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Subject: Re: [boost] [type_erasure] Review started (July 18-27, 2012)
From: Steven Watanabe (watanabesj_at_[hidden])
Date: 2012-07-27 23:43:34


On 07/27/2012 12:46 PM, Eric Niebler wrote:
> On 7/17/2012 10:13 PM, Lorenzo Caminiti wrote:
>> Please state clearly whether you think this library should be accepted
>> as a Boost library.
> Yep.
>> Other questions you may want to consider:
>> 1. What is your evaluation of the design?
> Solid. One question:
> Does concept_interface really need to explicitly inherit from Base? What
> about mpl::inherit_linearly? I suppose this has problems with
> overloading, right? Blarg. The overloading thing sure is nasty, but I
> have no suggestions. :-(

A straight linear hierarchy also allows members
to be hidden. e.g. the specialization for
bidirectional_iterator overrides the iterator_category
typedef from forward_iterator. Also, I'd still
need a parameter, since Base doubles for CRTP.

>> 2. What is your evaluation of the implementation?
> I didn't look.
>> 3. What is your evaluation of the documentation?
> The reference docs are thorough. The user docs could be more gentle. I'm
> afraid it will be rather imposing for most non-guru C++ programmers.
> There is very little motivation given. Check out Sean Parent's BoostCon
> 2012 talk on value semantics[^1] to see a really good example of
> building motivation using a concrete example, and then presenting the
> solution. It helps get the points across. The one and only complete
> example in the docs (polymorphic range formatter) has this only for
> building motivation:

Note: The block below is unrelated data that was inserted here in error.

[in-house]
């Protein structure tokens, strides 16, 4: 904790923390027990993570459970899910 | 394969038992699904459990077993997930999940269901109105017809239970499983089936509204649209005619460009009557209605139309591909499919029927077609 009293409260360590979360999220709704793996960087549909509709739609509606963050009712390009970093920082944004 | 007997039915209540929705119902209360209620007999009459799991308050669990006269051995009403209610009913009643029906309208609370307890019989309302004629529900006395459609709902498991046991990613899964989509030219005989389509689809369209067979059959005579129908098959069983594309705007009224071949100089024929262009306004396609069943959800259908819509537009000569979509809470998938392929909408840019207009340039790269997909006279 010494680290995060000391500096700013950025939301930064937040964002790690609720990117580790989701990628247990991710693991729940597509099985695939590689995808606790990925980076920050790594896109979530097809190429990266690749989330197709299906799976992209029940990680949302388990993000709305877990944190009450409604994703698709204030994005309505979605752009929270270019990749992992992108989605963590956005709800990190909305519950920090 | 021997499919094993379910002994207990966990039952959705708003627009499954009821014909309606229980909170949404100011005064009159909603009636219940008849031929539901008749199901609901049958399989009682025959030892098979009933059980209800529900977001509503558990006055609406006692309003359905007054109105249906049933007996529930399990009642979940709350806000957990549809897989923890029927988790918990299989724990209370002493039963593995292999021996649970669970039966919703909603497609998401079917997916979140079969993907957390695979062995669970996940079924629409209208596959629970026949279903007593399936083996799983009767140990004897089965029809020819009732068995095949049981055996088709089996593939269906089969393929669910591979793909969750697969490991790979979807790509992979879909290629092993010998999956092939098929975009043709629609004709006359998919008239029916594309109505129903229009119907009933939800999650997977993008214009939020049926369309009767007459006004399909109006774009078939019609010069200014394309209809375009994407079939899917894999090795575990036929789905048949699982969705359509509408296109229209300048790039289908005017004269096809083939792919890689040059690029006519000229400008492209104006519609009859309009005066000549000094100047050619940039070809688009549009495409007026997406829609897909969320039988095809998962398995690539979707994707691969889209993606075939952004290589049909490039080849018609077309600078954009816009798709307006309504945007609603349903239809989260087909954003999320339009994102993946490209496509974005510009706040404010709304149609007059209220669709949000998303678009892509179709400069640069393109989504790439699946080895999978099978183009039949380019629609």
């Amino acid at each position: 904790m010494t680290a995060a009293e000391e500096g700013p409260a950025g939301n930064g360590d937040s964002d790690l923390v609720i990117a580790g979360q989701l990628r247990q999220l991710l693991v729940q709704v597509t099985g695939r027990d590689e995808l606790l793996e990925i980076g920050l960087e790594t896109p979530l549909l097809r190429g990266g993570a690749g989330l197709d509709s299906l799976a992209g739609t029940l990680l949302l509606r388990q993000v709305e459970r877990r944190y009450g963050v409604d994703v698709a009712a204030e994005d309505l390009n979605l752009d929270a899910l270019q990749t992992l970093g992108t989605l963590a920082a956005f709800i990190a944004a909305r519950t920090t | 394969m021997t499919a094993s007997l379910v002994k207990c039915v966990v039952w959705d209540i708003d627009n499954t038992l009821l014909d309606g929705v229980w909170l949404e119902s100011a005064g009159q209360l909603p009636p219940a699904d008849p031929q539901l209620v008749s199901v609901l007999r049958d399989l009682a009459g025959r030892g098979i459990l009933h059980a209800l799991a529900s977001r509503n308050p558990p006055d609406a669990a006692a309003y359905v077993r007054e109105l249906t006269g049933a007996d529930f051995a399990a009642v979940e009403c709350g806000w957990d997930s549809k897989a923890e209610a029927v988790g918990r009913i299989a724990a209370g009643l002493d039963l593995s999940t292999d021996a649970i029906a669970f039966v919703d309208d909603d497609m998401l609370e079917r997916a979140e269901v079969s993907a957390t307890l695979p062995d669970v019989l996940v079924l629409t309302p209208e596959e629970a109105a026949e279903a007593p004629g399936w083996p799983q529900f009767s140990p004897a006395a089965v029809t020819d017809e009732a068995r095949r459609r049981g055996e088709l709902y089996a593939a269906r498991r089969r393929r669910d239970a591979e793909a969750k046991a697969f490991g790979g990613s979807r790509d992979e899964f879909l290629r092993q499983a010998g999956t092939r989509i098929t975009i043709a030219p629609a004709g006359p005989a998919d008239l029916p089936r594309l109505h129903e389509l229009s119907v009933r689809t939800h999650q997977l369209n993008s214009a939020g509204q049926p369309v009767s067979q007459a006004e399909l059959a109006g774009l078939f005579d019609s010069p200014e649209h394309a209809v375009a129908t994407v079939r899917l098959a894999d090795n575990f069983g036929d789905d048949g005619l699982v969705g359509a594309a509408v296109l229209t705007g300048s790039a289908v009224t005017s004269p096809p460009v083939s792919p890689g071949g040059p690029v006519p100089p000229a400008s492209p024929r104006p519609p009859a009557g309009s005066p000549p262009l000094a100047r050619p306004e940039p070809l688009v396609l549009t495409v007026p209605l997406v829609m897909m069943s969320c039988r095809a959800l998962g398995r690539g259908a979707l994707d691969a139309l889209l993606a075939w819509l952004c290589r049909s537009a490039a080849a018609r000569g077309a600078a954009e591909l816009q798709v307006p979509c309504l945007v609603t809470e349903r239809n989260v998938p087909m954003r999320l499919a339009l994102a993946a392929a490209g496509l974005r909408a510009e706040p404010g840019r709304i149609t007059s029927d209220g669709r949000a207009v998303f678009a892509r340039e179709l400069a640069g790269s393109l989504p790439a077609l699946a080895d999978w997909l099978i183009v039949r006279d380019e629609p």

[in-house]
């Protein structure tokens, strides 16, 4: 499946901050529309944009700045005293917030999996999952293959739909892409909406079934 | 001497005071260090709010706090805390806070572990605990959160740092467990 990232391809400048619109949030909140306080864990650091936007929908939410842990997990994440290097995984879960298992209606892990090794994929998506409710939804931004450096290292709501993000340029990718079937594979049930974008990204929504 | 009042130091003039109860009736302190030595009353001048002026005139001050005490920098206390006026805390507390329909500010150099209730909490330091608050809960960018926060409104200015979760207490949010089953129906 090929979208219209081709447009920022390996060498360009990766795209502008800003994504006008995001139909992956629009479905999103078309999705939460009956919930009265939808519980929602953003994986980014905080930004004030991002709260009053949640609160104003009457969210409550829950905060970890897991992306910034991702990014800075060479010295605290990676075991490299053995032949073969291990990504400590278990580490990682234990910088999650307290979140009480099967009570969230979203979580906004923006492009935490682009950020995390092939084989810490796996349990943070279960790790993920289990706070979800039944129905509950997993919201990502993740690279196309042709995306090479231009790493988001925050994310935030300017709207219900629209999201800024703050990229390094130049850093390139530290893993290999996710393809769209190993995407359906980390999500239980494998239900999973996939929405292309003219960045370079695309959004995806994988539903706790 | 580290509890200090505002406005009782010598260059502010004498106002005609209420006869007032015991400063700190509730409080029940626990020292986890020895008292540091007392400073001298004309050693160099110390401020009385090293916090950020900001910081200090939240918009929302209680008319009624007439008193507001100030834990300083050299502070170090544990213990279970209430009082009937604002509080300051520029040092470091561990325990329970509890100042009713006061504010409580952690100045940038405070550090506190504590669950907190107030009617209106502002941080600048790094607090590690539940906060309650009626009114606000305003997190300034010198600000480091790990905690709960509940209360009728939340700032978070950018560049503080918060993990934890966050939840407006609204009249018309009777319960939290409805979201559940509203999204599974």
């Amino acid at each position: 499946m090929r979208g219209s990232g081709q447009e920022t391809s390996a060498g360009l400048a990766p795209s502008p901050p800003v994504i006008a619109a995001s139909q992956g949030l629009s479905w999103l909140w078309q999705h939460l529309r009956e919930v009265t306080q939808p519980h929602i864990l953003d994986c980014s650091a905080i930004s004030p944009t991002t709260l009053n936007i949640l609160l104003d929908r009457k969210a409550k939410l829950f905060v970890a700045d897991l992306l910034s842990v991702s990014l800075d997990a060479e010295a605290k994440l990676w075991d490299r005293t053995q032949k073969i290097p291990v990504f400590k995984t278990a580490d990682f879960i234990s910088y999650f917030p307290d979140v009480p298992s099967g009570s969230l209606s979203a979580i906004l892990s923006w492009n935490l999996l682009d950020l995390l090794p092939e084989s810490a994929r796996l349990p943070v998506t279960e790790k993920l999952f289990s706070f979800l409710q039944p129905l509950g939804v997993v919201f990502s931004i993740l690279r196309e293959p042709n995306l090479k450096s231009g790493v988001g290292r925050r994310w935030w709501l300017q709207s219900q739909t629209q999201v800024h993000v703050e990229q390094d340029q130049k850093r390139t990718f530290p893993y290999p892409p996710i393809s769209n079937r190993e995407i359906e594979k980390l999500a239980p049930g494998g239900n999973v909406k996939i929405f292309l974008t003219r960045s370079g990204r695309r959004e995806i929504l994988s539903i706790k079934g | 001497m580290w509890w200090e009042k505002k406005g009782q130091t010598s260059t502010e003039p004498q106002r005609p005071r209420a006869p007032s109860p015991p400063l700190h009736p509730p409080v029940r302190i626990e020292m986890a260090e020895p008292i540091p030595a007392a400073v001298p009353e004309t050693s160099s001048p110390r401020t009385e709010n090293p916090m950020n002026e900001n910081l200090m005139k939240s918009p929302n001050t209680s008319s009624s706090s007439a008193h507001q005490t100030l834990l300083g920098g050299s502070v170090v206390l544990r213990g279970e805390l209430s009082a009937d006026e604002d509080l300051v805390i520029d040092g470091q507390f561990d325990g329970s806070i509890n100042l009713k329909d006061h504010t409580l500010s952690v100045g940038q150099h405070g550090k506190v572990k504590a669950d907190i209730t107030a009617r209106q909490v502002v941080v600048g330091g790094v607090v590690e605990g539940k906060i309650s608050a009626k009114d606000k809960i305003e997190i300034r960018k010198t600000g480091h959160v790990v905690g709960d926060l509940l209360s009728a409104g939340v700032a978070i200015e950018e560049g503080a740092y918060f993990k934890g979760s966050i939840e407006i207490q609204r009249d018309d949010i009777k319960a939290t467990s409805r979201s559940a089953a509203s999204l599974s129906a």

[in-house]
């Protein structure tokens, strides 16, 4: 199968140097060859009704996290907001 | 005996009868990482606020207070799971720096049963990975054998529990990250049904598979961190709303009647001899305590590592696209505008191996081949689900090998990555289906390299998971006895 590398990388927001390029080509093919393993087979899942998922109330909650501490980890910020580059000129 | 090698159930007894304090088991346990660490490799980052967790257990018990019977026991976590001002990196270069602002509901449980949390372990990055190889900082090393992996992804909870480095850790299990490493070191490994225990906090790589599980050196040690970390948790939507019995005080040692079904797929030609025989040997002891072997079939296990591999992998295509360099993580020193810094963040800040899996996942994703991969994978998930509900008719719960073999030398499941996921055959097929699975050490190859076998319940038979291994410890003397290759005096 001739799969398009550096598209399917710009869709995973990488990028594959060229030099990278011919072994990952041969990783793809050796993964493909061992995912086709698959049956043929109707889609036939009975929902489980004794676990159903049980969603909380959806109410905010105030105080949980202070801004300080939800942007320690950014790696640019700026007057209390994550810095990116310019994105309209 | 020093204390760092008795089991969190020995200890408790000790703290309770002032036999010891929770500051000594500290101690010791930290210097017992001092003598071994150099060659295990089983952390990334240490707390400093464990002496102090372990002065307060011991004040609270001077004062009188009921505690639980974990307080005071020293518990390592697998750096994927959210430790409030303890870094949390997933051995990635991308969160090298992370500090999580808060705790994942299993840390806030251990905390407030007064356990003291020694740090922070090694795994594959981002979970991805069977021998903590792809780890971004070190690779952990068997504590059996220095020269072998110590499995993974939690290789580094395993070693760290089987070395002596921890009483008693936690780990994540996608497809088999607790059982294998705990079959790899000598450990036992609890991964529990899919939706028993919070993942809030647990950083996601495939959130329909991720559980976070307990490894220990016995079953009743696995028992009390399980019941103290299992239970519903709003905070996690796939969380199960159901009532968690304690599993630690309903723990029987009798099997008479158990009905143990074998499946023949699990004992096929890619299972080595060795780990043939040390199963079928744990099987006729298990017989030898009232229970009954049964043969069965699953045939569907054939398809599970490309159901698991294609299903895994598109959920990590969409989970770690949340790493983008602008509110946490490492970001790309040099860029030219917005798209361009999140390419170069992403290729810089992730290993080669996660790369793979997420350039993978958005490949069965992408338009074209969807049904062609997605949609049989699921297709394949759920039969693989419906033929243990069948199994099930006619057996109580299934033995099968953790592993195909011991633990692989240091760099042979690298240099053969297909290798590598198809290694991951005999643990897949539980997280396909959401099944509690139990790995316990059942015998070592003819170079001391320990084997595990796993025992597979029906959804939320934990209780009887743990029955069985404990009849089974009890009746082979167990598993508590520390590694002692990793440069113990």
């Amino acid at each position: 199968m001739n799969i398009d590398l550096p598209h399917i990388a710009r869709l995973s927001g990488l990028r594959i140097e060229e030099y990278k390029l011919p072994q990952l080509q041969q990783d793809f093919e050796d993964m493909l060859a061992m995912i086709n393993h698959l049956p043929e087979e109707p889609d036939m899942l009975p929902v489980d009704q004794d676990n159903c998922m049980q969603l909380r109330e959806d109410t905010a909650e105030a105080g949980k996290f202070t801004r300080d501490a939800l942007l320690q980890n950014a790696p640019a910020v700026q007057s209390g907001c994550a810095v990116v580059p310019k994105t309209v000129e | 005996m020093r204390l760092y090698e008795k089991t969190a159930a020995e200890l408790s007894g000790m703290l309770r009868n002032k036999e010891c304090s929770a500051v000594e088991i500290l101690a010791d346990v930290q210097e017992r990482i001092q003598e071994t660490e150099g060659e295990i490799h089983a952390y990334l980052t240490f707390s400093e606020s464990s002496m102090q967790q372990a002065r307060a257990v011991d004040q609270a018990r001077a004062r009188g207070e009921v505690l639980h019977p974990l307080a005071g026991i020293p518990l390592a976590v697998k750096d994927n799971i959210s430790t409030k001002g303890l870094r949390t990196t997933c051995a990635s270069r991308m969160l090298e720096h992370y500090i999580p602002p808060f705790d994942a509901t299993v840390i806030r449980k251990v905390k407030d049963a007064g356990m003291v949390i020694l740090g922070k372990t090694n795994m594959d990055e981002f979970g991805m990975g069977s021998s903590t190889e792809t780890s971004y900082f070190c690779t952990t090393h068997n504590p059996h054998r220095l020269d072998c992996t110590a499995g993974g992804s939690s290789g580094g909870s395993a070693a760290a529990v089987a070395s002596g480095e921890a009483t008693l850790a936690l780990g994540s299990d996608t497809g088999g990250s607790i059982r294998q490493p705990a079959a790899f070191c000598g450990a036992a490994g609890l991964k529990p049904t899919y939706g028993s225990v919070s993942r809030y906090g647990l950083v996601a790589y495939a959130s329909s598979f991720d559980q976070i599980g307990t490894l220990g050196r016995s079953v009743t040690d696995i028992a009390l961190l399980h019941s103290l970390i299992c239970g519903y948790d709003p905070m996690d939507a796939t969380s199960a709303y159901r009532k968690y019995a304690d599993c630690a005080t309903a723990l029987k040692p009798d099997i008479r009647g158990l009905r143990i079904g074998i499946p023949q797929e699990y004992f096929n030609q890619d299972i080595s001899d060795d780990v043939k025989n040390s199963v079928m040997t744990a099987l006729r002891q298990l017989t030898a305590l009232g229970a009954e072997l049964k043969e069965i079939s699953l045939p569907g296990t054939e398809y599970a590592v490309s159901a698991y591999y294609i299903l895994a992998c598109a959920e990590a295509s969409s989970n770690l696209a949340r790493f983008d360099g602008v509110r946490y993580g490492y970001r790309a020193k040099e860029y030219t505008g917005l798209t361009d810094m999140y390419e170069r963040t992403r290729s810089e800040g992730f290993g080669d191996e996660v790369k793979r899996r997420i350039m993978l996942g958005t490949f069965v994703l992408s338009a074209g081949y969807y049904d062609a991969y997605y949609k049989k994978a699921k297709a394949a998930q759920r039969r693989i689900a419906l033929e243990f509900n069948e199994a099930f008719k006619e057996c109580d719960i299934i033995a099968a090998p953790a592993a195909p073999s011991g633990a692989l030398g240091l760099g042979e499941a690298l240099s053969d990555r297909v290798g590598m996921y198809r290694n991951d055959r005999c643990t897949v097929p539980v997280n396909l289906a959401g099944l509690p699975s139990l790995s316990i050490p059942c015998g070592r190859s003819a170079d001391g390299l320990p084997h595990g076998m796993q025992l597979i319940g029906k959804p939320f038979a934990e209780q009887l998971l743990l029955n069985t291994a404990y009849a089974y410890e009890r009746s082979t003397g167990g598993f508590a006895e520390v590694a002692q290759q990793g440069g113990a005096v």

>> This example demonstrates using Boost.TypeErasure to implement a virtual "template" function.
> That's a pretty thin motivation. WHY is a virtual template interesting?
> What problem does it solve? Is this really all that you have to say
> about this example?


> In short, I'd put a handful of examples at the front of the users' guide
> that are relate-able and illustrative. Otherwise, you just have a
> listing of features and sample usages, with no motivation, no rationale,
> and no thread tying the features together.


> It might even help to describe what "type erasure" is, how it's been
> traditionally used, and what one of the simpler examples would look like
> without Boost.TypeErasure. That way, folks can get a feel for the
> drudge-work that your library saves them.
> Aside: I don't much care for the name "TypeErasure". In purpose, it's
> much like the proposed Boost.Interface library. And that is closer to
> how the library is used: to define an interface and build a type that
> implements it. The fact that it uses a mechanism called "type erasure"
> to achieve that is really just an implementation detail. Some might feel
> the word "interface" comes with too much OO baggage, or imply reference
> semantics. I don't feel that way, but then you might consider
> "StaticInterface" or "ValueInterface". Actually, I quite like the latter.

I'm open to suggestions, but I'm not sure what
the "Static" in StaticInterface refers to, and
I'm also not convinced that ValueInterface really
appropriate, since the library supports references,
not just value semantics.

> I'd also consider going through the docs and changing references to
> "requirements" to "interface".
> Details:
> On "Using references"
>> Note
>> _self is the default placeholder, so it is easiest to use _self&. We could use another placeholder instead. any<__typeid<_a>, _a&> has exactly the same behavior
> __typeid should be typeid_


> "Concept Maps"
> A link here to your built-in Concept Definitions would be nice. "See
> _here_ for a comprehensive list of built-in concept maps that can be
> specialized like this."

Not all built-in concepts can be specialized.
I suppose I should indicate which ones can be.

> "Associated Types"
>> Referring to the full name of the associated type can be cumbersome when it's used many times.
> This, after a line of code that reads "any_cast<int>(*x)". After some
> head-scratching, I'm inferring that *x returns an any. Of course. And
> same_type is a promise that deduced<pointee<T> > will always come out to
> be "int", so please just hard-code that in the interface and run
> whatever checks are necessary to guarantee that that is true. This is
> all clear after reflection, but it would be nice if the docs were more
> explicit on this point.


In Christ,
Steven Watanabe

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